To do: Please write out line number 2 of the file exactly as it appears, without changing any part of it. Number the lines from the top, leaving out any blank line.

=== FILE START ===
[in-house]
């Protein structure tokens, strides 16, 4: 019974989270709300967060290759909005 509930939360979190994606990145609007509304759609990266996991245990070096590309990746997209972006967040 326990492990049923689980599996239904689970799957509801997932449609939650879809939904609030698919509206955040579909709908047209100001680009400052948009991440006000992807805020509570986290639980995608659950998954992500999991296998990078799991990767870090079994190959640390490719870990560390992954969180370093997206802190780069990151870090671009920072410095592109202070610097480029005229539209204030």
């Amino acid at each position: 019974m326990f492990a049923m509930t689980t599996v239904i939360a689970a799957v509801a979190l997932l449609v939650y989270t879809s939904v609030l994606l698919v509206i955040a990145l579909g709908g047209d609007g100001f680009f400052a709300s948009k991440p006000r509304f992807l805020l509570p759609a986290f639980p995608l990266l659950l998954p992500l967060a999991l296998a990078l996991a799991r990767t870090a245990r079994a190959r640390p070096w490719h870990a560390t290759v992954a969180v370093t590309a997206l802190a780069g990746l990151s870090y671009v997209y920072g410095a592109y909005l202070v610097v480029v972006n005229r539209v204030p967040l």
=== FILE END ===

């Protein structure tokens, strides 16, 4: 019974989270709300967060290759909005 509930939360979190994606990145609007509304759609990266996991245990070096590309990746997209972006967040 326990492990049923689980599996239904689970799957509801997932449609939650879809939904609030698919509206955040579909709908047209100001680009400052948009991440006000992807805020509570986290639980995608659950998954992500999991296998990078799991990767870090079994190959640390490719870990560390992954969180370093997206802190780069990151870090671009920072410095592109202070610097480029005229539209204030």